Thursday, 16 October 2008 3:55 PM

Artificial Island

Some very fair comments made on the above subject. I particularly like Mr Faradatolo's exposition.

There was an artical I read not long ago by a gentlemen from West Makira. In the article he alluded to the origin of shell money making from that part of Makira, from which people migrated to Langalanga as stated by Mr Faratadolo. This explains why peolple from Makira Province have relatives living in Langalanga besides inter-marriages.

But as Mr Daudau pointed out, I am more fascinated with the engineering involved in constructing these Islands (Langalanga & Lau Lagoon). Ask any geotechnical engineer or engineering geologist about undertaking earthworks in such environment, you'll soon find out how difficult it is. I am amazed how they figured it out! There are lot of variables involved to ensure the safe and satisfactory performance of these structures. First you have to use material that are resitant to seasalt and not prone to dispersal or erosion. The packing and arrangement of material also has to be done in such a manner that it allows fluid to pass through but still remain intact (satisfactory filter quality).

The structure itself has to accommodate tides, currents, lateral drifts, waves, winds, sedimentation, earthquakes, global warming, cyclones to name a few. Current practice involves 3D numerical modelling of these elements. It beats me how these people figured it out!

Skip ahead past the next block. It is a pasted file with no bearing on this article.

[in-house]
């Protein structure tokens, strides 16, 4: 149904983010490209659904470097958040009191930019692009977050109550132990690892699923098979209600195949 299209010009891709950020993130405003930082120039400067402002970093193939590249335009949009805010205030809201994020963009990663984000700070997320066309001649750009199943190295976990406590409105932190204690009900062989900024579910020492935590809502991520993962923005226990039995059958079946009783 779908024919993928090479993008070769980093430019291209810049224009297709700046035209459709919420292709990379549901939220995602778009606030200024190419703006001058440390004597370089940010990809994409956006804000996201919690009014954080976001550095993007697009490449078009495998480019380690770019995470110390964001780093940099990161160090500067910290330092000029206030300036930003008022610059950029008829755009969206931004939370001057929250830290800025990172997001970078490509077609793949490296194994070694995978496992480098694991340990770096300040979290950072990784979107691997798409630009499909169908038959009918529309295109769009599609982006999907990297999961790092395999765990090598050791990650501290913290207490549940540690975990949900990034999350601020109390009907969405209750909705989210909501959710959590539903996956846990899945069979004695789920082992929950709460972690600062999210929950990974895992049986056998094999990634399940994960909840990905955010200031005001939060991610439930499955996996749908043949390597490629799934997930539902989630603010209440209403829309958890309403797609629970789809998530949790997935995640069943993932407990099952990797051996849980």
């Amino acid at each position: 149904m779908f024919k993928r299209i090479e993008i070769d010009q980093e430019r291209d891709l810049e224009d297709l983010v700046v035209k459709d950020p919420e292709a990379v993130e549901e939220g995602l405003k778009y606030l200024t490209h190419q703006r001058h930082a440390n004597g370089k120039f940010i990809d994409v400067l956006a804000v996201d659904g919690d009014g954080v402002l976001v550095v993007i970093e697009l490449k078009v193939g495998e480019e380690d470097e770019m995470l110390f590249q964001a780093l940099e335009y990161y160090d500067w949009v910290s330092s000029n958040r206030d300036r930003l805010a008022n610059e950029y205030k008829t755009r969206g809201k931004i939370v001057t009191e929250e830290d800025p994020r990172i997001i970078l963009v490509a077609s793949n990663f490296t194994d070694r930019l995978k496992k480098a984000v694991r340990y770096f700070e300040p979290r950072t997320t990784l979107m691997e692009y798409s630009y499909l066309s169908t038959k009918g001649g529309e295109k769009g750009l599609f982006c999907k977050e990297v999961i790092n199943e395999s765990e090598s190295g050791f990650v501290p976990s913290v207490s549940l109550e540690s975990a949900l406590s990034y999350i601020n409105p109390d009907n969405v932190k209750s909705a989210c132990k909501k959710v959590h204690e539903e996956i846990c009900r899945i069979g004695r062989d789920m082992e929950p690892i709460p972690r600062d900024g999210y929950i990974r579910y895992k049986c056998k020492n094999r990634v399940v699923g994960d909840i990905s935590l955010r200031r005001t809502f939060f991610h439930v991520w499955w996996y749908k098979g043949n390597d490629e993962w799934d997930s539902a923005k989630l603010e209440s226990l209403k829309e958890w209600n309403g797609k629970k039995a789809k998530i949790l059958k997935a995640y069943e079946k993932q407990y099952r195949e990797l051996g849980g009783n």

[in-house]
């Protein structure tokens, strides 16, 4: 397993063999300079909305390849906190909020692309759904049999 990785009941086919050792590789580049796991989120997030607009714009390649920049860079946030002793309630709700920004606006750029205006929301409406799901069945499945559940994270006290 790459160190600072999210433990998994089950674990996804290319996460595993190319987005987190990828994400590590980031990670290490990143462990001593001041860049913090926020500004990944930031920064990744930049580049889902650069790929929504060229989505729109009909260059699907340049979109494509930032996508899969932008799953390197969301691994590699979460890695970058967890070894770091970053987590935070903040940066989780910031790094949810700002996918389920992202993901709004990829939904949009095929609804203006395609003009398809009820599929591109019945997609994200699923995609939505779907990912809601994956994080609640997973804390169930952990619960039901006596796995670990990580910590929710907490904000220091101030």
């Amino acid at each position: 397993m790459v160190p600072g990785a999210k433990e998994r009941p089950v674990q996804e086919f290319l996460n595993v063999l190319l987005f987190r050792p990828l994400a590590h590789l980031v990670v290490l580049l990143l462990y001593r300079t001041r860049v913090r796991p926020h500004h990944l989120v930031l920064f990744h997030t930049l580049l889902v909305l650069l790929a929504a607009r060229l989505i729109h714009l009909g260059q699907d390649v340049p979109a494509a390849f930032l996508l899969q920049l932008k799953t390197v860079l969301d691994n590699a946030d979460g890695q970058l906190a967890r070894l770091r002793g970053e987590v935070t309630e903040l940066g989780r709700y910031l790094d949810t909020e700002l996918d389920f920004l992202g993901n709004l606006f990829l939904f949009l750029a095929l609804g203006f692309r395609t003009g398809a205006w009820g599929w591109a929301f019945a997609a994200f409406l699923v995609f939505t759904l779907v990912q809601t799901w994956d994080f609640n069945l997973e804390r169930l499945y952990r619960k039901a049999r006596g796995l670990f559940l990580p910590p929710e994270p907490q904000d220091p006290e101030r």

And then how do they know the loads imposed by the dwellings will not cause the underlying foundation to fail? Engineers nowadays will punch away at their calculators to arrive at safe bearing pressures that the foundation could acommodate.

Some of us spend years to learn these things, these 'homegrown' engineers have no formal training and yet built these amazing structures with no machinery involved.

All I can say is I salute you people from Langalanga & Lau Lagoon for your ingenuity at engineering these islands. Perhaps someone could document the process for all of us to learn.

Doesn't it make you wonder if you really need to go to university to be successful in life? Just a thought.

Disclaimer: The views and opinions expressed in this letter/article are those of Warwick Sitana and do not necessarily reflect the official policy or position of Solomon Times Online.

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